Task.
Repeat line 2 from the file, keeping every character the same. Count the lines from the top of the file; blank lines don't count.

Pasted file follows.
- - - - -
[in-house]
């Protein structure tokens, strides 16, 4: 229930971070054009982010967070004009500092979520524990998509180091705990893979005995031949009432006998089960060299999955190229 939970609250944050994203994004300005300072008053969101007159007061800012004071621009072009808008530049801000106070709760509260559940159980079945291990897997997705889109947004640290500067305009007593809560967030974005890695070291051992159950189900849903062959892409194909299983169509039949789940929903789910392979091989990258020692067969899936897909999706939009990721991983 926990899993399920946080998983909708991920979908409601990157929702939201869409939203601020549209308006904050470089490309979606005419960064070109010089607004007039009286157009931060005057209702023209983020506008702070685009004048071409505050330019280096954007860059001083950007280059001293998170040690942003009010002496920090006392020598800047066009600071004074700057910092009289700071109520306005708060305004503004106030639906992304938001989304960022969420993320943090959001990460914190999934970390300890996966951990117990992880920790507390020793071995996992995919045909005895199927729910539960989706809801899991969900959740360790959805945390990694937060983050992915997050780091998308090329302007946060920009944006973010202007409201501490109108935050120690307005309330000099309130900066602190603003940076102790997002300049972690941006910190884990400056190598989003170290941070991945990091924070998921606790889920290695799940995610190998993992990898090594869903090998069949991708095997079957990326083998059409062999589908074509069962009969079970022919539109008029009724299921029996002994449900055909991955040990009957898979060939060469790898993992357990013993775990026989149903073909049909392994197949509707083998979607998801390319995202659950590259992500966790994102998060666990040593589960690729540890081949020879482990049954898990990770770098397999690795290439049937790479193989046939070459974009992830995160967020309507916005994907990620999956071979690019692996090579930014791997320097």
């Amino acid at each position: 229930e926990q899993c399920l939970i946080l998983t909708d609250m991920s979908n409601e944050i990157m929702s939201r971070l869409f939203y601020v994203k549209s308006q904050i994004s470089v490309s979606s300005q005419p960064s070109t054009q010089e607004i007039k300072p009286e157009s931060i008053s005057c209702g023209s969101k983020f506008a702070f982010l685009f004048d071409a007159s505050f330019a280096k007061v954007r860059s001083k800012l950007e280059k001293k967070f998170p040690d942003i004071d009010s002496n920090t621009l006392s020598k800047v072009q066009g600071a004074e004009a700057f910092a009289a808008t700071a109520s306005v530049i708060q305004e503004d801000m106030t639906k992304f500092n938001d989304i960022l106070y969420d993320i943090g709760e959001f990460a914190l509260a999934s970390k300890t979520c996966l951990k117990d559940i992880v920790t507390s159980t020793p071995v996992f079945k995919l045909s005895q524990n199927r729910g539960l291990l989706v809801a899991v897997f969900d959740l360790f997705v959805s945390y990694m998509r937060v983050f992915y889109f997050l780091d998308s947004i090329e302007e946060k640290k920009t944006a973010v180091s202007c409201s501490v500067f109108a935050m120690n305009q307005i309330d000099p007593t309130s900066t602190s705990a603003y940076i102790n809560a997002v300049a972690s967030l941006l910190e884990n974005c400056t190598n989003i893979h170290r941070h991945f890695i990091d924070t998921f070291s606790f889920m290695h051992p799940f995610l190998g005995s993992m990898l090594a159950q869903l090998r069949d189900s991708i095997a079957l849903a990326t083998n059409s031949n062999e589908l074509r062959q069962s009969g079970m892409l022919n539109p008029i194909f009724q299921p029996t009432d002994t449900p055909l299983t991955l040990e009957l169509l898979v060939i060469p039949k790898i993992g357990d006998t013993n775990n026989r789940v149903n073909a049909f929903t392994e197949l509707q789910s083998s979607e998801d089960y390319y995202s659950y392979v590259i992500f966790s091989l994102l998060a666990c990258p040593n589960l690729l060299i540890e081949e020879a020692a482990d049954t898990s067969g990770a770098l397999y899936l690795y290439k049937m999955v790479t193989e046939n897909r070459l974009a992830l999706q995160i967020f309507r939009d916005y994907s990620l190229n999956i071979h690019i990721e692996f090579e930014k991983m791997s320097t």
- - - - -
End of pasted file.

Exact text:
């Protein structure tokens, strides 16, 4: 229930971070054009982010967070004009500092979520524990998509180091705990893979005995031949009432006998089960060299999955190229 939970609250944050994203994004300005300072008053969101007159007061800012004071621009072009808008530049801000106070709760509260559940159980079945291990897997997705889109947004640290500067305009007593809560967030974005890695070291051992159950189900849903062959892409194909299983169509039949789940929903789910392979091989990258020692067969899936897909999706939009990721991983 926990899993399920946080998983909708991920979908409601990157929702939201869409939203601020549209308006904050470089490309979606005419960064070109010089607004007039009286157009931060005057209702023209983020506008702070685009004048071409505050330019280096954007860059001083950007280059001293998170040690942003009010002496920090006392020598800047066009600071004074700057910092009289700071109520306005708060305004503004106030639906992304938001989304960022969420993320943090959001990460914190999934970390300890996966951990117990992880920790507390020793071995996992995919045909005895199927729910539960989706809801899991969900959740360790959805945390990694937060983050992915997050780091998308090329302007946060920009944006973010202007409201501490109108935050120690307005309330000099309130900066602190603003940076102790997002300049972690941006910190884990400056190598989003170290941070991945990091924070998921606790889920290695799940995610190998993992990898090594869903090998069949991708095997079957990326083998059409062999589908074509069962009969079970022919539109008029009724299921029996002994449900055909991955040990009957898979060939060469790898993992357990013993775990026989149903073909049909392994197949509707083998979607998801390319995202659950590259992500966790994102998060666990040593589960690729540890081949020879482990049954898990990770770098397999690795290439049937790479193989046939070459974009992830995160967020309507916005994907990620999956071979690019692996090579930014791997320097």